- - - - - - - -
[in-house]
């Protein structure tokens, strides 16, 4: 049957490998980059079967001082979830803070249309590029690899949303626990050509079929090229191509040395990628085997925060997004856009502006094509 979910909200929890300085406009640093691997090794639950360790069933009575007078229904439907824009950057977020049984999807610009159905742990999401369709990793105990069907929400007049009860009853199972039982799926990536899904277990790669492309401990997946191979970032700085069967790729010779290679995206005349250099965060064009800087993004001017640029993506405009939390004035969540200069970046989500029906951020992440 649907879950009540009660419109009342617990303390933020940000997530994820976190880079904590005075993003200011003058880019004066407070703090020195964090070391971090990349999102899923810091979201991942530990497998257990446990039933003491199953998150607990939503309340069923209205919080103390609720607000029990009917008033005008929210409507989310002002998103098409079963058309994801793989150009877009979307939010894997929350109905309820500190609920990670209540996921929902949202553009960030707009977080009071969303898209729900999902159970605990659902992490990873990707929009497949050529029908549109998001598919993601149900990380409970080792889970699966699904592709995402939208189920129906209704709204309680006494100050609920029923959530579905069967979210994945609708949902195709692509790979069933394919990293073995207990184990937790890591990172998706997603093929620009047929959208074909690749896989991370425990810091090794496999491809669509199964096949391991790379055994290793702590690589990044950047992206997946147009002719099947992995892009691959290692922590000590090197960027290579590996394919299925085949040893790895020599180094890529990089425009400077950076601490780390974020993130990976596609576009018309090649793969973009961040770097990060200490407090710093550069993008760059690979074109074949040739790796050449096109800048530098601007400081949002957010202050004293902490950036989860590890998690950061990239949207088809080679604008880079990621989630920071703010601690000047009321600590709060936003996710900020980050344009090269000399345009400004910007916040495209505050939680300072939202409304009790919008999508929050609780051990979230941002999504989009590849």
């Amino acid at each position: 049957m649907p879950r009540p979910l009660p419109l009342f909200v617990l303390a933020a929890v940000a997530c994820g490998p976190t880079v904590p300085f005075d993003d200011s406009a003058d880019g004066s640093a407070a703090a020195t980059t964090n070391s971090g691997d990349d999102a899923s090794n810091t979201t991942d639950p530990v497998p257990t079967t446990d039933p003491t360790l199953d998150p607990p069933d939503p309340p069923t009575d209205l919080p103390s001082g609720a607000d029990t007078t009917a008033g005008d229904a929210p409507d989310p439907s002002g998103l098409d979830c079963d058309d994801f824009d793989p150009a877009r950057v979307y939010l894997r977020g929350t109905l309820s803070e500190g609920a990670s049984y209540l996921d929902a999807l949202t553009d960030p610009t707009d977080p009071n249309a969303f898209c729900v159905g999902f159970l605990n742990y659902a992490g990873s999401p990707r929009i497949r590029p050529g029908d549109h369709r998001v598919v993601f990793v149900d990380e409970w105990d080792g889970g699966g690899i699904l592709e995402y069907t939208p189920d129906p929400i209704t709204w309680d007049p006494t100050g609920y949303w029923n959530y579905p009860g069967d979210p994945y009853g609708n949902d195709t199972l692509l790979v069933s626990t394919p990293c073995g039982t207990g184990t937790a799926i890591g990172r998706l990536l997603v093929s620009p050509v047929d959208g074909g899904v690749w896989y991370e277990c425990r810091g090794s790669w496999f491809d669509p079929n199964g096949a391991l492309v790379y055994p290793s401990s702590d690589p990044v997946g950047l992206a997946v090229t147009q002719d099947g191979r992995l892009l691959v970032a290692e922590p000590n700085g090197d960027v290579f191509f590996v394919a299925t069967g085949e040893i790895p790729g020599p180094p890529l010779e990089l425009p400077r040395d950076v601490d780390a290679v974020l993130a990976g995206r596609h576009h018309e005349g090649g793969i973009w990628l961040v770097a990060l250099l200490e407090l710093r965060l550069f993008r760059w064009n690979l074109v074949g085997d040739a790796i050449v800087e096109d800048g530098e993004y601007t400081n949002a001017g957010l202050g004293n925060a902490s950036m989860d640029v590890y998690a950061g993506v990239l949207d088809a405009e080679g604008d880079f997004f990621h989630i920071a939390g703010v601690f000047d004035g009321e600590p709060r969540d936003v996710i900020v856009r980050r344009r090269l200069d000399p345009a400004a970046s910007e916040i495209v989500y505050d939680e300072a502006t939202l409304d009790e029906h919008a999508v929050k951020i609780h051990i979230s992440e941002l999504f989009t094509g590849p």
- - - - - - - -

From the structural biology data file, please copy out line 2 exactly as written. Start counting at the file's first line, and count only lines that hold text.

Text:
């Protein structure tokens, strides 16, 4: 049957490998980059079967001082979830803070249309590029690899949303626990050509079929090229191509040395990628085997925060997004856009502006094509 979910909200929890300085406009640093691997090794639950360790069933009575007078229904439907824009950057977020049984999807610009159905742990999401369709990793105990069907929400007049009860009853199972039982799926990536899904277990790669492309401990997946191979970032700085069967790729010779290679995206005349250099965060064009800087993004001017640029993506405009939390004035969540200069970046989500029906951020992440 649907879950009540009660419109009342617990303390933020940000997530994820976190880079904590005075993003200011003058880019004066407070703090020195964090070391971090990349999102899923810091979201991942530990497998257990446990039933003491199953998150607990939503309340069923209205919080103390609720607000029990009917008033005008929210409507989310002002998103098409079963058309994801793989150009877009979307939010894997929350109905309820500190609920990670209540996921929902949202553009960030707009977080009071969303898209729900999902159970605990659902992490990873990707929009497949050529029908549109998001598919993601149900990380409970080792889970699966699904592709995402939208189920129906209704709204309680006494100050609920029923959530579905069967979210994945609708949902195709692509790979069933394919990293073995207990184990937790890591990172998706997603093929620009047929959208074909690749896989991370425990810091090794496999491809669509199964096949391991790379055994290793702590690589990044950047992206997946147009002719099947992995892009691959290692922590000590090197960027290579590996394919299925085949040893790895020599180094890529990089425009400077950076601490780390974020993130990976596609576009018309090649793969973009961040770097990060200490407090710093550069993008760059690979074109074949040739790796050449096109800048530098601007400081949002957010202050004293902490950036989860590890998690950061990239949207088809080679604008880079990621989630920071703010601690000047009321600590709060936003996710900020980050344009090269000399345009400004910007916040495209505050939680300072939202409304009790919008999508929050609780051990979230941002999504989009590849």